The 24 Hour Theatre Project: "Theater on crack"

Antonio and Katherine Amadeo. Photo by Beth Black

Outside the men’s bathroom at GableStageDeborah Sherman paced back and forth likeAl Pacino at the bank in Dog Day Afternoon, wringing her wrists with a ferocity usually reserved for final exams in college. It was midafternoon inside the Miami theater, a tight space choked with dozens of bleary-eyed actors, shouting directors and playwrights dozing on cots. A huddle of actors cursed nearby, but it sounded closer to incoherent rambling. The 30-something Sherman had yet to resort to swearing, but she felt a flood of exhilaration and punch-drunk panic — or was it a mix of fright and fatigue? — coming on like the worst kind of stage fright.

In just a shade under four hours, Sherman was supposed to memorize a dozen pages of new dialogue and perform a brand-new play before a live audience for the 24 Hour Theatre Project. The plot: a sister must convince her 26-foot-tall, Godzilla-esque brother to stop wreaking havoc on a metropolitan area lest he be gunned down by black-suited government agents.

“Nothing can be as daunting for actors as the first year with that amount of text to learn,” Sherman now says of that day four years ago. “There’s this moment of panic that lasts about 20 minutes, where all the acting groups just start to deteriorate and lose it. I mean that in a good way, like in a ‘Holy shit, whose idea was this?’ way. It’s like climbing Mount Everest. It’s like blowing all your money at a casino and knowing you won’t lose.”

If Sherman sounds a bit melodramatic, it’s only because the chaos of taking an idea from page to stage in 24 hours flat justifies these kinds of overblown metaphors. The 24 Hour Theatre Project, now entering its fifth year, will be presented 8 p.m. Monday at the Count de Hoernle Theatre in Boca Raton.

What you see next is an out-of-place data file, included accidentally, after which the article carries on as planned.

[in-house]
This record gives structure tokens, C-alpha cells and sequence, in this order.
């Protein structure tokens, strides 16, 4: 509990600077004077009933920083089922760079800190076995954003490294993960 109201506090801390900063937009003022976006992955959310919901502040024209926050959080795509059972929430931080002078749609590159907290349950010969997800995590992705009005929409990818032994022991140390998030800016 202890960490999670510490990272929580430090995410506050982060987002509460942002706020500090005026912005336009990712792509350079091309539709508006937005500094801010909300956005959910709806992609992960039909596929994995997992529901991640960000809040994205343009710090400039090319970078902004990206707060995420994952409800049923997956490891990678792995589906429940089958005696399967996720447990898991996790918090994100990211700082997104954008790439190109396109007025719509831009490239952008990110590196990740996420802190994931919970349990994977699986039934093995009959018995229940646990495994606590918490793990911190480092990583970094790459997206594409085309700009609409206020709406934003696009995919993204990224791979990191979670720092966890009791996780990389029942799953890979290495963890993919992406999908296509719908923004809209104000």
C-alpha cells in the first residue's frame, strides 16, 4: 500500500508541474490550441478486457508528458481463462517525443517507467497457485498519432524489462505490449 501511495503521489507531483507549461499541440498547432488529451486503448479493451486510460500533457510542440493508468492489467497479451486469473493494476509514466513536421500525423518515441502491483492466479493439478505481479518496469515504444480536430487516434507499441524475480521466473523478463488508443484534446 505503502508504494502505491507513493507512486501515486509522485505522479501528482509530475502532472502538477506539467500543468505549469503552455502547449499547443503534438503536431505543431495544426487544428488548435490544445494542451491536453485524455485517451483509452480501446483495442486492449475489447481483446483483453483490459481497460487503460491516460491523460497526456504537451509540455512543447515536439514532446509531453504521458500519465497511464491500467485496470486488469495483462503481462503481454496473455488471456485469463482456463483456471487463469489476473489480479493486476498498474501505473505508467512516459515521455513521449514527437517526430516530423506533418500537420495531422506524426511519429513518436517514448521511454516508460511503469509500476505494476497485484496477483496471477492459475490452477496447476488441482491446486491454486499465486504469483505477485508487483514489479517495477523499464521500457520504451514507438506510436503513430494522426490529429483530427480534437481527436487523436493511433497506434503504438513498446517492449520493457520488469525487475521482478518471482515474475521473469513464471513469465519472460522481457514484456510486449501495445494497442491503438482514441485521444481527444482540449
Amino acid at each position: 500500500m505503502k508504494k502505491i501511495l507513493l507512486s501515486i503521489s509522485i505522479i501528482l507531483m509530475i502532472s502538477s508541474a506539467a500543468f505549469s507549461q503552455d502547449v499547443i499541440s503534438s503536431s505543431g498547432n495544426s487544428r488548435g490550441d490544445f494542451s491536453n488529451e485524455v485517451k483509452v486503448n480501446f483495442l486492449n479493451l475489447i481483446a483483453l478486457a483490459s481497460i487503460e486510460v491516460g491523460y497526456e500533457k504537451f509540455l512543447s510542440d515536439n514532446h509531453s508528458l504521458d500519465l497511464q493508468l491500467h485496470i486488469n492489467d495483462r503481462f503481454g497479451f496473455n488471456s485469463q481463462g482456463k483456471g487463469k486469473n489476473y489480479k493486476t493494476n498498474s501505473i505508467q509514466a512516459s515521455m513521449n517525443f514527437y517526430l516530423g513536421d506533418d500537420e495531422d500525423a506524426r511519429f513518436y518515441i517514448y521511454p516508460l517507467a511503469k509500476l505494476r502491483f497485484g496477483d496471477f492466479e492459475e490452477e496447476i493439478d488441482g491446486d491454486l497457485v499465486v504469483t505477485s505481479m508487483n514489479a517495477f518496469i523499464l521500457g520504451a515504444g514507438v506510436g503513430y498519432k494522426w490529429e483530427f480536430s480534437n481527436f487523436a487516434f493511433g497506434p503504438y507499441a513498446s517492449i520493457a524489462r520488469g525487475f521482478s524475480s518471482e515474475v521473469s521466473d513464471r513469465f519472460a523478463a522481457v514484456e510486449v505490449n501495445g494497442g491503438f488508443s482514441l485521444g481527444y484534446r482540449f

The concept: About 50 of South Florida’s big-cheese actors, directors and playwrights are charged with concocting eight 10-minute comedies and dramas from scratch during an overnight writing marathon. Writers earn little to no sleep for their troubles, directors scramble to block scenes with no prep time, and actors memorize pages of dialogue in mere hours.

Nobody gets paid. It’s a volunteer-driven effort, so come performance night, this massive troupe can punch out at least a smooth-looking short-play festival with minimal improvisation and even fewer episodes of vomiting or cursing onstage, says Katherine Amadeo, who co-founded the 24 Hour Theatre Project with her husband, Antonio, and John Manzelli, who has since departed the group.

“It's like theater on crack, really,” says Amadeo, whose Miami-based troupe, the Naked Stage, produces the hyperspeed festival and occasional full-length plays at Miami’s Pelican Theatre. “We were sitting around in our living room thinking up creative ideas for a fundraiser that would bring much of the theater community together. Antonio said he heard about Chicago and New York doing these things called ‘24-hour plays,’ where writers write plays, they cast the actors and perform it the next night. We tweaked it and made it our own.”

Actors on this year’s bill include Sherman, Irene Adjan, Clive Cholerton, Ken Clement, Betsy Graver and 27 others. So far, the producers have confirmed big-ticket directors such as Barbara Bradshaw, Todd Allen Durkin, Avi Hoffman and Michael Leeds, and playwrights such as Michael McKeever, Juan C. Sanchez, Andie Arthur and David Michael Sirois.

In all, 32 actors, eight directors and eight playwrights will shuffle into Boca’s Caldwell Theatre next Sunday night — about 24 hours before curtain up — and hash out plot lines based on silly titles that Amadeo writes beforehand.